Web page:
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In most cases, transmission of the spirochete Bb is by the Ixodes scapularis tick (I.scapularis), which is commonly known as the deer or mouse tick, or more correctly, the black legged tick. The Ixodes tick is very small in comparison to the more common dog tick. To understand the transmission of the Bb spirochete, one must review the life cycle of the I. scapularis or “black legged” tick.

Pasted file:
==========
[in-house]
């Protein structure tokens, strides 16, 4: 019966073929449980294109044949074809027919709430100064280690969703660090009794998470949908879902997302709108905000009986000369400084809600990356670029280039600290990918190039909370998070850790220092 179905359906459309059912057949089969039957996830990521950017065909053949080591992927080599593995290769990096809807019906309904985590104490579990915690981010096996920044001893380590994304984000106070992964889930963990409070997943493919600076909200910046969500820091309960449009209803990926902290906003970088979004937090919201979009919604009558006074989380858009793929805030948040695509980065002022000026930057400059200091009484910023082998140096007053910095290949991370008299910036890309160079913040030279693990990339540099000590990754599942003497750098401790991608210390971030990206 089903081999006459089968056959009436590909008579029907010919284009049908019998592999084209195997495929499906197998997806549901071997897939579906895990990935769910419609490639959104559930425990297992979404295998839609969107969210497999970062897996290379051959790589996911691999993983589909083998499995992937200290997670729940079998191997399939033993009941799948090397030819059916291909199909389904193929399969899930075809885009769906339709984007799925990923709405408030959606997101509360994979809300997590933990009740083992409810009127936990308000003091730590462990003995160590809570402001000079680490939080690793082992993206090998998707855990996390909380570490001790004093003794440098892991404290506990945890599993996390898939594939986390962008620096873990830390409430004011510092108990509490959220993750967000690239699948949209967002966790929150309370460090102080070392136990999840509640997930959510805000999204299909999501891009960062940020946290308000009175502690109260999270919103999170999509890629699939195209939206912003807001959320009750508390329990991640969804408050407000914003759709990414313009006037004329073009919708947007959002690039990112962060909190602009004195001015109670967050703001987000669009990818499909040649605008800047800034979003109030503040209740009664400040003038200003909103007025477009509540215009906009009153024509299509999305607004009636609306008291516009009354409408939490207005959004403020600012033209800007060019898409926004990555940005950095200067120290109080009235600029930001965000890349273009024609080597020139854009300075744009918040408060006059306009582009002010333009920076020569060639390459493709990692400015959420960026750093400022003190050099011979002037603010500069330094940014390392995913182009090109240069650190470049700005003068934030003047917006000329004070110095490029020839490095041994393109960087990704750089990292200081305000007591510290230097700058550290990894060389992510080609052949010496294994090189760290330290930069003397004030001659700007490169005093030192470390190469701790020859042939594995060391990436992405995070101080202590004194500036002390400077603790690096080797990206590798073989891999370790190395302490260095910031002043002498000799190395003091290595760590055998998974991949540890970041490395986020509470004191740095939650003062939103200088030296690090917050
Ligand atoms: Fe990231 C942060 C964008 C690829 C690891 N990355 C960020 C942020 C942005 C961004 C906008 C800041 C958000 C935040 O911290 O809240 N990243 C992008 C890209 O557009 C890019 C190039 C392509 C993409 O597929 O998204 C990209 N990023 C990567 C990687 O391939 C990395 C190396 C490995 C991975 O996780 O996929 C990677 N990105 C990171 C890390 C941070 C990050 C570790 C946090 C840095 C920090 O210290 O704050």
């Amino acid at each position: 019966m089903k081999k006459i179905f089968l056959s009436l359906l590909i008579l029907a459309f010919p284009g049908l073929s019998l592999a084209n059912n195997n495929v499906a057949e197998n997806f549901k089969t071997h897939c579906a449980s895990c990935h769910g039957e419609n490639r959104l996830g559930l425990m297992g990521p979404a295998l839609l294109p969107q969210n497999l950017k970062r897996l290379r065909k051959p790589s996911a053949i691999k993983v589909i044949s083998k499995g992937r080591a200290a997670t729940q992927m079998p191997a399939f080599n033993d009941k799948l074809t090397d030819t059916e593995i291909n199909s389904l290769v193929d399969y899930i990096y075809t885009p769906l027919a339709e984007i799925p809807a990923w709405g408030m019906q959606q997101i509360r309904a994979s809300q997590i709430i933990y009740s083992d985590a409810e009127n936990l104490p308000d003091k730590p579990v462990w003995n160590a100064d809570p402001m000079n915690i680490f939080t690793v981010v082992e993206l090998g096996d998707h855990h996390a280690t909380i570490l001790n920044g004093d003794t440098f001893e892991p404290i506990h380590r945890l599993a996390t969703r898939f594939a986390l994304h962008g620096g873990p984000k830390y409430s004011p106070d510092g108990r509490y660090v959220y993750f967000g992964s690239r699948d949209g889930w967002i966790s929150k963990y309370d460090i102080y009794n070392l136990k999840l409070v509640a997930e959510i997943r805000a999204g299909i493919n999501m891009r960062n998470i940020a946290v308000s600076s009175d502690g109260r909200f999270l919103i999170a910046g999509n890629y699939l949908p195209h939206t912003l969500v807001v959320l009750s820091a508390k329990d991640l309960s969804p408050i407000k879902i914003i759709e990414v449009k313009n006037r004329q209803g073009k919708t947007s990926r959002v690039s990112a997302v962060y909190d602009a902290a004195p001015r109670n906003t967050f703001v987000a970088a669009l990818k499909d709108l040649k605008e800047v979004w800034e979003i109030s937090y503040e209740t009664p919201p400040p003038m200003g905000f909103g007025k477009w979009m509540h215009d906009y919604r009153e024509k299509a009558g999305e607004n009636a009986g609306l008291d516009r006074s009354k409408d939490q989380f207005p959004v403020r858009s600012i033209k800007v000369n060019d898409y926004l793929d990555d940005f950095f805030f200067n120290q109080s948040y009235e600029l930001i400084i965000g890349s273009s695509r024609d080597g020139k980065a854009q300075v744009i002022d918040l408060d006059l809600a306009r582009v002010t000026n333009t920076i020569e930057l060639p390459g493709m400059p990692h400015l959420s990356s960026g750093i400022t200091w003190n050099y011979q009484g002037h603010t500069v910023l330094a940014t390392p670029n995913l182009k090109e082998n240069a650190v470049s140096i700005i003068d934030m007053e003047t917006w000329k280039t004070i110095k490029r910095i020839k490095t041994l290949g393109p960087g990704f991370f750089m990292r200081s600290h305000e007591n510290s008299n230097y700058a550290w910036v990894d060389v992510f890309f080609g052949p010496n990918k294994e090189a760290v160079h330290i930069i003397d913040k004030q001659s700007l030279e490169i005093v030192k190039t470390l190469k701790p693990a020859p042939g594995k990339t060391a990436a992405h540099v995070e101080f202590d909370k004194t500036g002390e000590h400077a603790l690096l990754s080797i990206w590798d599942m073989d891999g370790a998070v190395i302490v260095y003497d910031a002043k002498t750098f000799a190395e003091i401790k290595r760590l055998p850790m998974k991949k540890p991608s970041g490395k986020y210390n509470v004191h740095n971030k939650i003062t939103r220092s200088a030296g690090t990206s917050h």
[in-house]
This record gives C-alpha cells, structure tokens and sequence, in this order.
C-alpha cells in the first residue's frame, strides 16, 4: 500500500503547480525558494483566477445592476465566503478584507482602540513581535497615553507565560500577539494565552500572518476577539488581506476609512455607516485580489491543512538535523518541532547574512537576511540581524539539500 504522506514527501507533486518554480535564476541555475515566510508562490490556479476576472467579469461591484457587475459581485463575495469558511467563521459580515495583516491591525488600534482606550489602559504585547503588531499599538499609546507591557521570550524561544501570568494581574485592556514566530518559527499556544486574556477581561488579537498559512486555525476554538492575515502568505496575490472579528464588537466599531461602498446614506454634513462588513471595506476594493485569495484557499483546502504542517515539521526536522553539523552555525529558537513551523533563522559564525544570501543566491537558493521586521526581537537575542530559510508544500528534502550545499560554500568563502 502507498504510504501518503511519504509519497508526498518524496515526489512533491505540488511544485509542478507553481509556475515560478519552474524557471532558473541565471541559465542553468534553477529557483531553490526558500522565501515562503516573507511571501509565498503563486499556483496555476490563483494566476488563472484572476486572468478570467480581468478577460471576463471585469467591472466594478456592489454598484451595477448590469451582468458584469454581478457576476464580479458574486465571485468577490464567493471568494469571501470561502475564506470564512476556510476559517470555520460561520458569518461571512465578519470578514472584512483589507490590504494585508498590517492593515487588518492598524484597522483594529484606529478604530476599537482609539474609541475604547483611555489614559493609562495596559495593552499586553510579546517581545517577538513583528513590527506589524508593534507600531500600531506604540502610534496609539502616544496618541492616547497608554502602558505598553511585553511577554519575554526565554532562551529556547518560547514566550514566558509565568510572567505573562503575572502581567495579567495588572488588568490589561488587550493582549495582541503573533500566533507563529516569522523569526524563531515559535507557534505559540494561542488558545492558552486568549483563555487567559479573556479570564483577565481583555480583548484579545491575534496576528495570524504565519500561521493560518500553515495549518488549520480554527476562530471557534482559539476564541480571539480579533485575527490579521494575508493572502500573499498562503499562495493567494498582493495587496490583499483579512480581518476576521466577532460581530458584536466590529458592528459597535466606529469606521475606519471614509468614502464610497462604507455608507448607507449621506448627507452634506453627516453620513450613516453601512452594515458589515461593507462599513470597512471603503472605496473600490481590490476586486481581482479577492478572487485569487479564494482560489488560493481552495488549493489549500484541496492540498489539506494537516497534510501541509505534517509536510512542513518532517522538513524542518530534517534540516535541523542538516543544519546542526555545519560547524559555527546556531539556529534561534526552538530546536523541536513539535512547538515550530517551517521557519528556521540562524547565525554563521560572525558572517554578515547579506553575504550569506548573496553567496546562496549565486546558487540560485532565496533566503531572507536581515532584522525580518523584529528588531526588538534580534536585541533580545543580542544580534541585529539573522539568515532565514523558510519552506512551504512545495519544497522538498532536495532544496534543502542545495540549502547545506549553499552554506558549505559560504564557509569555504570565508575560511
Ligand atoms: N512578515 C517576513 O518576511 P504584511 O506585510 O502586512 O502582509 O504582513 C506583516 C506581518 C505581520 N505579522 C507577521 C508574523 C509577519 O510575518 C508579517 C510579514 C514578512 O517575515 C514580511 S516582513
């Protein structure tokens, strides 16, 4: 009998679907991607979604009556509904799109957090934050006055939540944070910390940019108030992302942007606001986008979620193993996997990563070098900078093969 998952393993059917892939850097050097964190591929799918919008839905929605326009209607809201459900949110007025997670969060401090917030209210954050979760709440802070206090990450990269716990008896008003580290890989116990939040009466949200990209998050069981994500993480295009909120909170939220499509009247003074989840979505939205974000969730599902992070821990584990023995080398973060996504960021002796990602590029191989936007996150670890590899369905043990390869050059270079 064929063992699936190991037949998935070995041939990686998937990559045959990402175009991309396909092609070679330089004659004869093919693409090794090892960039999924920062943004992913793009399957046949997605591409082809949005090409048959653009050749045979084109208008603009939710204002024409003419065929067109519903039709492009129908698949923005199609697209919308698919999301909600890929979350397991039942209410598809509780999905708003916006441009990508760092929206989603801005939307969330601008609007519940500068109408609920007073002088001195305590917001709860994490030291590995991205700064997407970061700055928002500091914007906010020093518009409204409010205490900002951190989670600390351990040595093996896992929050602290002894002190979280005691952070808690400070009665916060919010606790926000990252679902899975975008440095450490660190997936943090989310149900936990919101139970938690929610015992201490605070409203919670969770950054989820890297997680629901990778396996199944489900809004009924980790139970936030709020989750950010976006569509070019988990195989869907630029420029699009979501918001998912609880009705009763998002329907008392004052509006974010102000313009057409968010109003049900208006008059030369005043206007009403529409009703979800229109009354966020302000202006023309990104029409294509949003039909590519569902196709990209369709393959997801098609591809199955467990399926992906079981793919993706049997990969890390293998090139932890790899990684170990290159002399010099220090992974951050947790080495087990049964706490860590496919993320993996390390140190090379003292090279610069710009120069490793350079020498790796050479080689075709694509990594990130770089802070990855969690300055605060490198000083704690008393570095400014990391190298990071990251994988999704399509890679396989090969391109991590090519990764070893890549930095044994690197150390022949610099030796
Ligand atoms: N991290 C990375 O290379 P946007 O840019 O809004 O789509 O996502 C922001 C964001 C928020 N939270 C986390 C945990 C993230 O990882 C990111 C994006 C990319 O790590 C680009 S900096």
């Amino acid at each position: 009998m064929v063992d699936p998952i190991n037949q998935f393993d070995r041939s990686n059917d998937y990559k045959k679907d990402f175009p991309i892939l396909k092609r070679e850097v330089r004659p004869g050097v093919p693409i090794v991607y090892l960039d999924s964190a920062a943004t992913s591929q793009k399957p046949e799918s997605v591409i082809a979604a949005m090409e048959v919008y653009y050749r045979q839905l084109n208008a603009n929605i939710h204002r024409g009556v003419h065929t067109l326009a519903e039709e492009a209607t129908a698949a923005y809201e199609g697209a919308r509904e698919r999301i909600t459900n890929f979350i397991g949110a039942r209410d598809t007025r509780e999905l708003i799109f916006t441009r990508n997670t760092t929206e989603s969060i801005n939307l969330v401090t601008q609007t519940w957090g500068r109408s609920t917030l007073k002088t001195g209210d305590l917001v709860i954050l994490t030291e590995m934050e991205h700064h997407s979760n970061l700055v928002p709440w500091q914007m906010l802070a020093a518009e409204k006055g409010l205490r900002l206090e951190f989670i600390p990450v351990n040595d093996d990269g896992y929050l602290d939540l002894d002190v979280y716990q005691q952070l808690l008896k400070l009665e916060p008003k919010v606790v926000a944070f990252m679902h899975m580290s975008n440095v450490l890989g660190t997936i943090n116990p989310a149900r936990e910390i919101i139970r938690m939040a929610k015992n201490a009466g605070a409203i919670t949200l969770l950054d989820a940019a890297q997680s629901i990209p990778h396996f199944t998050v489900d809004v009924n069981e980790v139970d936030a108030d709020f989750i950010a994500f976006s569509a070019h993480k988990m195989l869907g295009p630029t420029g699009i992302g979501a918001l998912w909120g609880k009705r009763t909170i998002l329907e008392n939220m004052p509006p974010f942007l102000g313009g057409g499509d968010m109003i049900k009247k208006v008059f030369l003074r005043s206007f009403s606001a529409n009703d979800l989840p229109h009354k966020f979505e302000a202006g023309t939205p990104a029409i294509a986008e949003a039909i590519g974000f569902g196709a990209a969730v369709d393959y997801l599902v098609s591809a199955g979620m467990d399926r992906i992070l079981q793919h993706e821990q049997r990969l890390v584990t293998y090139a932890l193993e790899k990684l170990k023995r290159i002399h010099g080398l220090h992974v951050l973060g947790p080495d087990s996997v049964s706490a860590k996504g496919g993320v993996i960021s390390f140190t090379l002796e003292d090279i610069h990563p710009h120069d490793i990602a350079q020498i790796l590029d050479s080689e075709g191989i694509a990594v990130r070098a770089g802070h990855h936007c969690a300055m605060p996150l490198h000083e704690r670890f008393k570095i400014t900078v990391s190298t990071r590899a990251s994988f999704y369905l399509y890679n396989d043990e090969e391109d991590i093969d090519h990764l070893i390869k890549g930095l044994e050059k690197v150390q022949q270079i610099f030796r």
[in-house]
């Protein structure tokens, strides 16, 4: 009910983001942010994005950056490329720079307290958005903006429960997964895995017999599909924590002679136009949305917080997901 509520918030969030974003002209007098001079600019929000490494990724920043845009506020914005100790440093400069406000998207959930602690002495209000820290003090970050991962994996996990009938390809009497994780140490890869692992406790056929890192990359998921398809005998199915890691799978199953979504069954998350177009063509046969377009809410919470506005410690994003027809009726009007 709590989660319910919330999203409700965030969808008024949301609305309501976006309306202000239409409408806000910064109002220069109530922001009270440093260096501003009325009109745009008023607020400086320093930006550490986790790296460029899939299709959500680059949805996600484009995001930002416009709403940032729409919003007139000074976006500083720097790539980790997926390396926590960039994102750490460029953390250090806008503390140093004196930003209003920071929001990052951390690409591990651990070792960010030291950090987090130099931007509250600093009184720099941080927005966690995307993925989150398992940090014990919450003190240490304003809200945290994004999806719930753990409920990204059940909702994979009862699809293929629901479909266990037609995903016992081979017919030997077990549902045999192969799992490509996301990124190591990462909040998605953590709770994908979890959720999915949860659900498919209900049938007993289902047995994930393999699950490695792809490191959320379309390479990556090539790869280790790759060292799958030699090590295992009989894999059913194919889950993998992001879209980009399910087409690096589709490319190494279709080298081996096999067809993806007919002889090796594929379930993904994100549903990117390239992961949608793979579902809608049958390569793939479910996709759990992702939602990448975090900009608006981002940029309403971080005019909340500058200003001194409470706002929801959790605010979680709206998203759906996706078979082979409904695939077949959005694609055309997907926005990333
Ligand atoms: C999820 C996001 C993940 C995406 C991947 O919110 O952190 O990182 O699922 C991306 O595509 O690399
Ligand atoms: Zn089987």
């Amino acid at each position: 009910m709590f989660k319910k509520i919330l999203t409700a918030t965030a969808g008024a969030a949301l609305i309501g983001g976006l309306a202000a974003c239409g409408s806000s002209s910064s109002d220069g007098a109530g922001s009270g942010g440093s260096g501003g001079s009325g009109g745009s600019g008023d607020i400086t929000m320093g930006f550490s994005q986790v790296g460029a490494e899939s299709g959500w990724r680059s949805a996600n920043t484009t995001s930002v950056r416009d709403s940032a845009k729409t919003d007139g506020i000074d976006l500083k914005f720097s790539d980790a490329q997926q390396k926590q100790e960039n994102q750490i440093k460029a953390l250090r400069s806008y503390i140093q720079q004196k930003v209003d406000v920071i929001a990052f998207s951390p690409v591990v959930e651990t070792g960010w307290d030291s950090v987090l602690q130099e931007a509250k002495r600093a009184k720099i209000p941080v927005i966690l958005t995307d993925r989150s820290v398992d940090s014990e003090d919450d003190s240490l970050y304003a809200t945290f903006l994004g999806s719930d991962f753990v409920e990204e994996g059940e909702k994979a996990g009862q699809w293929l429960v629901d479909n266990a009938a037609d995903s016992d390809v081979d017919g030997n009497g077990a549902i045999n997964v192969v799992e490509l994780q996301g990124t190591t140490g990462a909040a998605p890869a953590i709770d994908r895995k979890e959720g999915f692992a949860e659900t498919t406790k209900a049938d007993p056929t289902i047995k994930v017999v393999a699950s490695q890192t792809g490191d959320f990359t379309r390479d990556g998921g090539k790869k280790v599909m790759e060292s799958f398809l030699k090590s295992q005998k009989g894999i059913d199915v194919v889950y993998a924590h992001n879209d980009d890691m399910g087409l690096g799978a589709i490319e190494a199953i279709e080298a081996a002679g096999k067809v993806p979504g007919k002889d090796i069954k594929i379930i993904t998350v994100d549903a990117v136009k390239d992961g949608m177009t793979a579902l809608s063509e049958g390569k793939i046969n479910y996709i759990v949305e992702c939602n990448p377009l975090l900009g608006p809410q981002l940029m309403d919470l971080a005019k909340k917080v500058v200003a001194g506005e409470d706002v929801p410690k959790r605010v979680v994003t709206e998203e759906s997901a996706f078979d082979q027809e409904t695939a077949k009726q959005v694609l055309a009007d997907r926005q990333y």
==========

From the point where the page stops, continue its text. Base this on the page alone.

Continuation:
The adult Ixodes tick lays eggs in the spring. The larvae develop in a month and by summer are ready to feed on mice, birds, rabbits and deer (many believe only the white footed mouse and perhaps other rodents are intermediate hosts and that deer and other putative hosts merely provide temporary lodging and source of feeding). It is during this time that larva feeding on Bb infected mice acquire the Bb spirochete. In fall and winter the larva becomes dormant. In spring the larva molt into a nymph form, which feed on deer, mice, and rabbits and, as an incidental or accidental host, humans. It is during this spring and summer season (primarily May through September) that the infected nymph form of the tick transmits the spirochete to humans, as well as continuing the future spread of the spirochete by transmitting it to the white footed mouse. By the fall, the nymph has transformed to an adult tick. Although adult ticks carry Bb, they seldom transmit the disease to humans because the adult forms are active during the fall and winter, a time when humans have a more limited outdoor exposure and wear more clothing when outdoors because of the elements. This is also a time in which the ticks are larger (see below illustration) and therefore more visible, a particularly germane point when one considers that the tick form may require up to 48-72 hours in order to transmit the Bb spirochete (see photo below).